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Detuning all strings 1/2 step and issues related

Discussion in 'Hardware, Setup & Repair [BG]' started by lildrgn, May 8, 2005.

  1. lildrgn


    Jul 11, 2000
    Seattle, WA
    My new band tunes everything down 1/2 a step. My old band had a gig recently and they tune standard. My MM Sterling had been up to the task. It was in its gig bag until last night. I detuned to practice some songs and found the action was VERY low, especially at the nut, 1st fret area on the D and G strings. So low that I thought the bass was already detuned. A quick check showed that it wasn't so I played on.

    After a bit, I realized that the action was a lot lower than it ever has been and thought about tweaking the trussrod. I searched around TB and found some good tips, but when I tried to turn it using an allenwrench, it wouldn't budge either way. Now, to clarify, I'm turning it perpendicular to the neck, using the wrench as a lever. I was afraid to use brute strength because it simply wouldn't move.

    Would detuning necessitate setup changes? I've been waffling back and forth between standard and -1/2 tuning the past few months. Wonder if it caught up to me...

  2. Steve


    Aug 10, 2001
    If your set up is real fast, high performance/high maintenance then yes, dropping everything a half can definatly send you back to the work bench.

    A normal action should be able to take a halfstep down without freaking out on you.

    Why the heck do people do that anyway? I did a quick pick up gig last Saturday with a guy who did that. I don't have perfect pitch by any stretch of the imagination but...it just makes everything sound a little wrong.
  3. Hey same here.
    I started in a new band and they all tune ½ down.

    Not mentioned any problems yet... :eyebrow:
  4. This little bit of goofiness started with some blues gu*t*r players who mostly used heavy strings for tone (think SRV) and found them difficult to bend......... so they tuned down to make the strings more pliable under their fingers. Now alot of gu*t*r dorks just think it's cool to tune down their 8's 'cause it sounds "darker" :rolleyes: Even though no one in the audience can tell the difference. IMHO most songs that have been recorded that way also sound fine in standard tuning. :cool:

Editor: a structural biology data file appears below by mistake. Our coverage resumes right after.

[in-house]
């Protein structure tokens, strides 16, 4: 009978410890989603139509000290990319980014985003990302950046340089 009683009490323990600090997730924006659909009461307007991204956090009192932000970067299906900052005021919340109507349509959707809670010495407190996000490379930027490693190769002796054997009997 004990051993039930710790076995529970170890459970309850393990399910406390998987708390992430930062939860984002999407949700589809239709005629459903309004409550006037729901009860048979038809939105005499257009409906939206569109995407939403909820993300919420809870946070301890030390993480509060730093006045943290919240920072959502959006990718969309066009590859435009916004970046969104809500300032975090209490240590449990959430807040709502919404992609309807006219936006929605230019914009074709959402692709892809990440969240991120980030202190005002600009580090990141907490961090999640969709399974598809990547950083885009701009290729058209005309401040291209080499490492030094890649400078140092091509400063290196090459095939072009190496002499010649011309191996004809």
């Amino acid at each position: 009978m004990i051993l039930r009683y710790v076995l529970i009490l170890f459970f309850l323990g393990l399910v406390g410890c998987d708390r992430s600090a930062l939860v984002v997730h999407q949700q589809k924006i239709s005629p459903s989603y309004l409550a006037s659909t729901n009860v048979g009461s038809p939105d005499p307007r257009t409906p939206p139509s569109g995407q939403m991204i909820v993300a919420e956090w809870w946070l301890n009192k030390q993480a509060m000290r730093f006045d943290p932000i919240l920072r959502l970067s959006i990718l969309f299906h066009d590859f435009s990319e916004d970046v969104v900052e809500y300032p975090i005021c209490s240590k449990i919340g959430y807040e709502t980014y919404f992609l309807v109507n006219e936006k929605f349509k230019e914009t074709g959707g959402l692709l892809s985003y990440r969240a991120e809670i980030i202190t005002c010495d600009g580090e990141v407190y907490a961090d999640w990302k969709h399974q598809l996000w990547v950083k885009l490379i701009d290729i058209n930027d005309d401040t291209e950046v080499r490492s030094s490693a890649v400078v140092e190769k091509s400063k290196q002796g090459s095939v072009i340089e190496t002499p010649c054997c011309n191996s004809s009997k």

5. why is guitar gu*t*r??
  6. Because swearing is not allowed on TB and I didn't want to offend anyone with bad language. :D

  7. timinator


    May 8, 2005
    Wow...unless you're playing a Modulus or something that doesn't really move at all, you're going to have some headaches if you keep switching back and forth. I tried the half step down deal with my old blues band, but I had to keep tuning back up for one thing or another and my action was all over the place. Then I went for an audition, but forgot I was tuned down... Hmm, didn't get that gig. Try to find a way to stay with one tuning or the other and save money on asprin.

    Truss rod trouble: especially if it's sticky, turn in the loosen direction first. If it really needs a gorilla to move it (sounds like it does) get some WD-40 or Liquid Wrench into it. Yes, those truss rods/nuts can break.

    If you keep the bass tuned down, consider stringing one gauge heavier. Looser strings are floppier and less clear, so going a little heavier takes more tension to get the same note. You may find zero difference, but it's worth a try.
  8. naughtry


    Jan 31, 2004
    NYC / D.C.
    Eb standard or 1/2 step down seems the normal for most the rock bands I've played with lately. I was recently searching around for a new band and of the 10 or so I checked out almost everyone was Eb standard or Drop Db.

    SINGERS is the reason most bands do Eb standard and just a half-step down does make a big difference for them.
  9. Tash


    Feb 13, 2005
    Bel Air Maryland
    My band tunes a full step down, I hate it. It was actually a battle to get them to tune D, one of the guitarists was insisting on C for a long time. Aside from making setup a b*tch it makes cab choices a nightmare (if you play a 5 string at least).
  10. Please make sure you loosen all the tension from the strings before trying to turn the truss adjuster, ESPECIALLY if you're tightening it. Seeing as the adjuster seems to be stuck, I'd take all the tension off the strings to loosen it as well.
    Once this is done, I'd try to loosen it a bit first (never try to tighten a stuck nut) because that's the direction you need to go anyway.

    You might be surprised at how much just a little (more or less) string tension will affect the neck relief. This is in addition to how temperature and humidity affects it.

  11. Truss rod might be stuck? I had this problem with my Euro Lx, and the tech just used a bit of brute strength to make it work. Plays like a beast now.
  12. CJK84


    Jan 22, 2004
    Maria Stein, OH
    I play bass and am one of three singers in a band that plays a lot of classic rock, country, a little blues, some old ballads and even square dances (we play some dances and wedding receptions).

    Tuning down a half step makes singing a lot easier over the course of a four-hour gig.

    Bass wise, I wish I didn't have to do it - strings feel a bit loose - but I'll gladly make the trade off.

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